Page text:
A new survey conducted by national healthcare staffing company Jackson Healthcare finds that a "D" is the mean grade physicians give the Affordable Care Act (ACA). Thirty-one percent of surveyed physicians gave the health law an "A" or "B," while 68 percent graded the ACA a "C," "D" or "F."
In addition, 68 percent of American physicians disagree that the ACA will have a positive impact on physician/patient relationship.
Only 12 percent of physicians said the law provides needed healthcare reform.
Jackson Healthcare conducted the survey online between May 25 and June 4, 2012. A total of 2,694 physicians completed the survey. The respondent sample spanned all 50 states.
The only positive rating physicians gave the ACA was related to access. Fifty-four percent of respondents said the new law would increase patients’ access to care. The health law is estimated to drive 13 million new Medicaid enrollees beginning in 2014.
“Physician opinions are important since they are a primary driver of healthcare decisions and costs,” said Richard L. Jackson, chairman and CEO of Jackson Healthcare, in a prepared statement. “Overall, they believe the law does not meet its intended objectives, negatively impacts the patient-physician relationship and hinders their ability to control the treatment of their patients.”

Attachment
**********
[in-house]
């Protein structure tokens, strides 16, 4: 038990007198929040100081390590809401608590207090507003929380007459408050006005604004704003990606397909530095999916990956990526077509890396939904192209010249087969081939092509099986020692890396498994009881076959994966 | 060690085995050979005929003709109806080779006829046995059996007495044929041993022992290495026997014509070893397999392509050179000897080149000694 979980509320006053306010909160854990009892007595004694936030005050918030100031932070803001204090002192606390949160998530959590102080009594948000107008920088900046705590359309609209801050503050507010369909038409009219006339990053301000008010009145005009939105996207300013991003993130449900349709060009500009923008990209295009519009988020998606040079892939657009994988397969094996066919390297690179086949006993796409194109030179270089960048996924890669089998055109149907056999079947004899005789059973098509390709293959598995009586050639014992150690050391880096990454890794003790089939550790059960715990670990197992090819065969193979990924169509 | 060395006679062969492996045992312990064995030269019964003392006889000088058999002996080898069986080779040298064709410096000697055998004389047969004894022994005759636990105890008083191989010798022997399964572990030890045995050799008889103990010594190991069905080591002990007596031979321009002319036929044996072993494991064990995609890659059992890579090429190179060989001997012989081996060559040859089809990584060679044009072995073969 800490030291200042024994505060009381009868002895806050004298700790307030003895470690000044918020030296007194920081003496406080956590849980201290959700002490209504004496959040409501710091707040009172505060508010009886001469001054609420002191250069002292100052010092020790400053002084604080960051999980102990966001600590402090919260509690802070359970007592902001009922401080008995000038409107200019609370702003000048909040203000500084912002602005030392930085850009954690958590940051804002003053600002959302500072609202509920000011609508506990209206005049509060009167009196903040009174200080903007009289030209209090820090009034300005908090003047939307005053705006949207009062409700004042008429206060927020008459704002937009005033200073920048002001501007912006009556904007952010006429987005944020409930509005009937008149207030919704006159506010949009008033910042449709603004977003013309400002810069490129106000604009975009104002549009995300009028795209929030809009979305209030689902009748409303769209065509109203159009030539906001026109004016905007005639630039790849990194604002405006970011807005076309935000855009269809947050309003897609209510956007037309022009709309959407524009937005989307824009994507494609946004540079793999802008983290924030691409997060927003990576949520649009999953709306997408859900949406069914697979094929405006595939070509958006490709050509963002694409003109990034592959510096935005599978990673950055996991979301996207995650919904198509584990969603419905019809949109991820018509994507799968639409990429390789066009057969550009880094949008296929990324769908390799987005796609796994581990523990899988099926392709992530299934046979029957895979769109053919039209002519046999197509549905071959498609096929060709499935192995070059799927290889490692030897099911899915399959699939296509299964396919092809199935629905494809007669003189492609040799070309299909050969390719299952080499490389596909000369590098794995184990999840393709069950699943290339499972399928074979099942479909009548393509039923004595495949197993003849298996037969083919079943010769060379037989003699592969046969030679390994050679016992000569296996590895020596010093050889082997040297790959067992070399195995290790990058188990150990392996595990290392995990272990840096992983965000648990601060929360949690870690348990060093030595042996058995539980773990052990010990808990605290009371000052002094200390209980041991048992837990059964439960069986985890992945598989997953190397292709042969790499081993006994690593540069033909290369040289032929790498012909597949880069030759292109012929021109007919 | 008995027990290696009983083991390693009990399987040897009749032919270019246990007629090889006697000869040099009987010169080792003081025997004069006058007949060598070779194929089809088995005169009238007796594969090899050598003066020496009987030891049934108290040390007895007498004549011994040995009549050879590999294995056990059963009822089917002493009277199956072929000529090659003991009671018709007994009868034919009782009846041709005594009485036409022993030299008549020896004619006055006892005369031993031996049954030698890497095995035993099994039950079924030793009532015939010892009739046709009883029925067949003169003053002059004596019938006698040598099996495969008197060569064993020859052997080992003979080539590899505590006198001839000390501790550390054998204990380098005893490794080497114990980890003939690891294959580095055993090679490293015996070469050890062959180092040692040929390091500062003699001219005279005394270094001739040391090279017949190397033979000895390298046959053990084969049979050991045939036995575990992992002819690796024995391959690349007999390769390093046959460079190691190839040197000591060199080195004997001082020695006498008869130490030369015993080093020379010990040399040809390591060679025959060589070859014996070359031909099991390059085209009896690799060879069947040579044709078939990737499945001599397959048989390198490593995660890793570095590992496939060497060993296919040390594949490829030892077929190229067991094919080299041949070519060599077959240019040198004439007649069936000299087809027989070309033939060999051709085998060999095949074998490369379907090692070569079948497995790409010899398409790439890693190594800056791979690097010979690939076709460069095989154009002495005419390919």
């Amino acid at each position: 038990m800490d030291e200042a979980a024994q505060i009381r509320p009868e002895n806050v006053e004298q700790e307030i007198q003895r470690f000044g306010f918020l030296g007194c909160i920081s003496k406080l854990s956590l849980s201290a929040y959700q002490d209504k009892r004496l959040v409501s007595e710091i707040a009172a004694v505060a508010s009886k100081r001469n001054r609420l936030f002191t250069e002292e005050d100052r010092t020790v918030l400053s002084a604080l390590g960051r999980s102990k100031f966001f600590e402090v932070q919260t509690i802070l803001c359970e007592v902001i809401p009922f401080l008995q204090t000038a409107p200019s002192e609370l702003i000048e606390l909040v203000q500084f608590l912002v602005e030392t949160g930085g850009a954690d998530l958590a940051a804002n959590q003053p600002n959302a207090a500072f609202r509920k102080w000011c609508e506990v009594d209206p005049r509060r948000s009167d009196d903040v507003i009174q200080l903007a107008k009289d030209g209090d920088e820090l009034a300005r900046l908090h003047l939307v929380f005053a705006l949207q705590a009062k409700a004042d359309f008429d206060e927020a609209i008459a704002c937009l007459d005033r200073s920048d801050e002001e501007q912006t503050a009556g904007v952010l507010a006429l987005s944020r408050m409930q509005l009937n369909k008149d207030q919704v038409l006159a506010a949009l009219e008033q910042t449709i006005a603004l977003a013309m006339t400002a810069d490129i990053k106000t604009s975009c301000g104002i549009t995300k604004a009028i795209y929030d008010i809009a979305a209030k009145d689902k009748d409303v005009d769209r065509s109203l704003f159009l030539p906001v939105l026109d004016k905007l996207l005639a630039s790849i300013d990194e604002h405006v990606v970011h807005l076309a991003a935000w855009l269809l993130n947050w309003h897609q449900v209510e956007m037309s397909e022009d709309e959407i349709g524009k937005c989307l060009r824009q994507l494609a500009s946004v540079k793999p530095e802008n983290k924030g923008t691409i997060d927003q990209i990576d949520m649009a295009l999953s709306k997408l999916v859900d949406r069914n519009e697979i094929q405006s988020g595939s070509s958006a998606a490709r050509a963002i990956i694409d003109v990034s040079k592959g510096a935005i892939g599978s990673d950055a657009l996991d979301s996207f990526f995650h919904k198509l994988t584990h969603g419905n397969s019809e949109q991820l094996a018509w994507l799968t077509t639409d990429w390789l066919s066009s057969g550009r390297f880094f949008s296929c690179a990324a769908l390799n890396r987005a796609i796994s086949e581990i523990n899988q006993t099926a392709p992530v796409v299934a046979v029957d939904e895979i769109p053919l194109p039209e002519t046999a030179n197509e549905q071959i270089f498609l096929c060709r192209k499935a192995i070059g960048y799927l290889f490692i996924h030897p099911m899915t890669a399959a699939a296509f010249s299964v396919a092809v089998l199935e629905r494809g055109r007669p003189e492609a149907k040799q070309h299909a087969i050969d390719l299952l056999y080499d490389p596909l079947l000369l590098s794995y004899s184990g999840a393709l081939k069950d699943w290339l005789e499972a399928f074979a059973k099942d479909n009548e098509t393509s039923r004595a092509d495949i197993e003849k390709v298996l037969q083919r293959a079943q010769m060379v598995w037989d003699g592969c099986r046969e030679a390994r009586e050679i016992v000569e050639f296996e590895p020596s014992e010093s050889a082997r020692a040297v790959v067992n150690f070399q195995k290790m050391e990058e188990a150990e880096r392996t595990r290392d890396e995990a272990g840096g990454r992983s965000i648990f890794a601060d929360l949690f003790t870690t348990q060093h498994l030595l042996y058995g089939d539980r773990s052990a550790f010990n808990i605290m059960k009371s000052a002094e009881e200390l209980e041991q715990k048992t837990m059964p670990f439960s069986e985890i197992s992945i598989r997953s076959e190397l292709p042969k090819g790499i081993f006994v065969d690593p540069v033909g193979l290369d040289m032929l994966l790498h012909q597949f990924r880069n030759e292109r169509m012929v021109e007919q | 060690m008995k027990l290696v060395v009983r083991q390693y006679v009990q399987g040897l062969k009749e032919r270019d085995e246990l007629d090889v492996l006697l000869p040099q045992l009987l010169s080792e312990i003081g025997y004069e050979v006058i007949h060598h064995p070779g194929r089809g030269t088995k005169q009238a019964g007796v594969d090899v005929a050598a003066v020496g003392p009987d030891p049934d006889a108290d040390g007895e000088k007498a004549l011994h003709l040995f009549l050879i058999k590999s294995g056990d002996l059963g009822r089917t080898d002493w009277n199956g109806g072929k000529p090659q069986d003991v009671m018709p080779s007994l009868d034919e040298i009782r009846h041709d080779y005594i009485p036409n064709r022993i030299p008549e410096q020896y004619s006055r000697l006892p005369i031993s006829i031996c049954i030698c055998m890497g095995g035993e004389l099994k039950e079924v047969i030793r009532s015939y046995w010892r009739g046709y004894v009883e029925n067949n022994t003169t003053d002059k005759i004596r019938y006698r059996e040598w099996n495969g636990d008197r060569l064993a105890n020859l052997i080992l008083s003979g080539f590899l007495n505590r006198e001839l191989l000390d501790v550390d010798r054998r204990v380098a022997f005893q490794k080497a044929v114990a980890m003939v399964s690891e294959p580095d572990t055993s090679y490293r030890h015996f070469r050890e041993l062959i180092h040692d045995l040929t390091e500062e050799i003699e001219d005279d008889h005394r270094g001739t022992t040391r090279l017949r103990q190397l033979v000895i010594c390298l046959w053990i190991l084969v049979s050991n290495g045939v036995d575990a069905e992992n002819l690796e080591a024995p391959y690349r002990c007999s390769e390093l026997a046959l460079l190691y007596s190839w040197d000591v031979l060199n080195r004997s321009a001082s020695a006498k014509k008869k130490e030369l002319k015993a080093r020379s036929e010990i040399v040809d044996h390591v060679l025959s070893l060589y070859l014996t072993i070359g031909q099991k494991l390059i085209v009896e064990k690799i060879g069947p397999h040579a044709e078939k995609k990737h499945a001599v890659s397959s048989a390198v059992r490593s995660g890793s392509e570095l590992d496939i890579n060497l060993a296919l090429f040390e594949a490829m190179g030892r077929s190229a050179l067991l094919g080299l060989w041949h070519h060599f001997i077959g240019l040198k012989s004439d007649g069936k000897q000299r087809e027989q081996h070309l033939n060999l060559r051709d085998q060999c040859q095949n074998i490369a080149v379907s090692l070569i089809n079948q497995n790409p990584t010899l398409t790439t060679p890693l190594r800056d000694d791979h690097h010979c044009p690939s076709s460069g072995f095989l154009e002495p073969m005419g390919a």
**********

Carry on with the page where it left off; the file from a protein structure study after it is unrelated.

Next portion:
One important provision in the law set to take effect next year is the Independent Payment Advisory Board charged with finding savings in Medicare. Sixty-four percent of surveyed physicians said it would have a negative impact on patient care.
Among the survey's other key findings:
- 70 percent said ACA would not stem rising healthcare costs.
- 66 percent said ACA would give physicians less control over their practice decisions.
- 61 percent said ACA would not improve the quality of healthcare.
- 55 percent said Congress should scrap ACA and start over.
- 49 percent said ACA would give patients less control over their healthcare.
- 35 percent said it did nothing to reform healthcare.
- 31 percent said ACA didn't go far enough and a single-payer system is needed.
- 22 percent said ACA went too far and impedes a physician's ability to practice medicine.